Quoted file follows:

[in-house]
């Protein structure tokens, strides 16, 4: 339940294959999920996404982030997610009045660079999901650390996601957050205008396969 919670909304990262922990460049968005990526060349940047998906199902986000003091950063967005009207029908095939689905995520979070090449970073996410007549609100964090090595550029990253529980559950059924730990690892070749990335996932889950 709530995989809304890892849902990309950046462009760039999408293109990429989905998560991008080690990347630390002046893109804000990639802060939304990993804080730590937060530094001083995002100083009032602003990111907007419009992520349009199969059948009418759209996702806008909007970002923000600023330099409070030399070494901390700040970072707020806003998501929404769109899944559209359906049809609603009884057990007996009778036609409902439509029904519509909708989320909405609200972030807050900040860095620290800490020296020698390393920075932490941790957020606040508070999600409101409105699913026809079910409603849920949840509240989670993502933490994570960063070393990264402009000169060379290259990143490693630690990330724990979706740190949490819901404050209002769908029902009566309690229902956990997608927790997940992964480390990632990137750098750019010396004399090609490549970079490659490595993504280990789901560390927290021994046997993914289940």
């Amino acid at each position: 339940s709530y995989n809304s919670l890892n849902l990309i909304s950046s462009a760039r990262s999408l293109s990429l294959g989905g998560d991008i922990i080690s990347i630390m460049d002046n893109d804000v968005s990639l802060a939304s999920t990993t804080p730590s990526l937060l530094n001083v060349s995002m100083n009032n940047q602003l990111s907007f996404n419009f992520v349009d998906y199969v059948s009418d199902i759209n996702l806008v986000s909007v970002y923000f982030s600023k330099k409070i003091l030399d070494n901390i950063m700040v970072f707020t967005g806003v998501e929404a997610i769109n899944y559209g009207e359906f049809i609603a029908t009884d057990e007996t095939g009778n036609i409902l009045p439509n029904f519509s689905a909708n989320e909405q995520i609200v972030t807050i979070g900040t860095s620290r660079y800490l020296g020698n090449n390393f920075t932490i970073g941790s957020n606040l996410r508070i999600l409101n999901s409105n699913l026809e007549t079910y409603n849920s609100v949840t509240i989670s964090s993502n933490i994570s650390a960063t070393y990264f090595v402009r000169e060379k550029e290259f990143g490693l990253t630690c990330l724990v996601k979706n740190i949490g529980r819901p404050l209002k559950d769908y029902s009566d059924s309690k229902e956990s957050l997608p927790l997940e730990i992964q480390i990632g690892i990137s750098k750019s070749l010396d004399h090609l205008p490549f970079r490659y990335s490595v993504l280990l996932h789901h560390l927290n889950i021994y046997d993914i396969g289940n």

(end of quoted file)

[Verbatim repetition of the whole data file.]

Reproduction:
[in-house]
């Protein structure tokens, strides 16, 4: 339940294959999920996404982030997610009045660079999901650390996601957050205008396969 919670909304990262922990460049968005990526060349940047998906199902986000003091950063967005009207029908095939689905995520979070090449970073996410007549609100964090090595550029990253529980559950059924730990690892070749990335996932889950 709530995989809304890892849902990309950046462009760039999408293109990429989905998560991008080690990347630390002046893109804000990639802060939304990993804080730590937060530094001083995002100083009032602003990111907007419009992520349009199969059948009418759209996702806008909007970002923000600023330099409070030399070494901390700040970072707020806003998501929404769109899944559209359906049809609603009884057990007996009778036609409902439509029904519509909708989320909405609200972030807050900040860095620290800490020296020698390393920075932490941790957020606040508070999600409101409105699913026809079910409603849920949840509240989670993502933490994570960063070393990264402009000169060379290259990143490693630690990330724990979706740190949490819901404050209002769908029902009566309690229902956990997608927790997940992964480390990632990137750098750019010396004399090609490549970079490659490595993504280990789901560390927290021994046997993914289940």
């Amino acid at each position: 339940s709530y995989n809304s919670l890892n849902l990309i909304s950046s462009a760039r990262s999408l293109s990429l294959g989905g998560d991008i922990i080690s990347i630390m460049d002046n893109d804000v968005s990639l802060a939304s999920t990993t804080p730590s990526l937060l530094n001083v060349s995002m100083n009032n940047q602003l990111s907007f996404n419009f992520v349009d998906y199969v059948s009418d199902i759209n996702l806008v986000s909007v970002y923000f982030s600023k330099k409070i003091l030399d070494n901390i950063m700040v970072f707020t967005g806003v998501e929404a997610i769109n899944y559209g009207e359906f049809i609603a029908t009884d057990e007996t095939g009778n036609i409902l009045p439509n029904f519509s689905a909708n989320e909405q995520i609200v972030t807050i979070g900040t860095s620290r660079y800490l020296g020698n090449n390393f920075t932490i970073g941790s957020n606040l996410r508070i999600l409101n999901s409105n699913l026809e007549t079910y409603n849920s609100v949840t509240i989670s964090s993502n933490i994570s650390a960063t070393y990264f090595v402009r000169e060379k550029e290259f990143g490693l990253t630690c990330l724990v996601k979706n740190i949490g529980r819901p404050l209002k559950d769908y029902s009566d059924s309690k229902e956990s957050l997608p927790l997940e730990i992964q480390i990632g690892i990137s750098k750019s070749l010396d004399h090609l205008p490549f970079r490659y990335s490595v993504l280990l996932h789901h560390l927290n889950i021994y046997d993914i396969g289940n």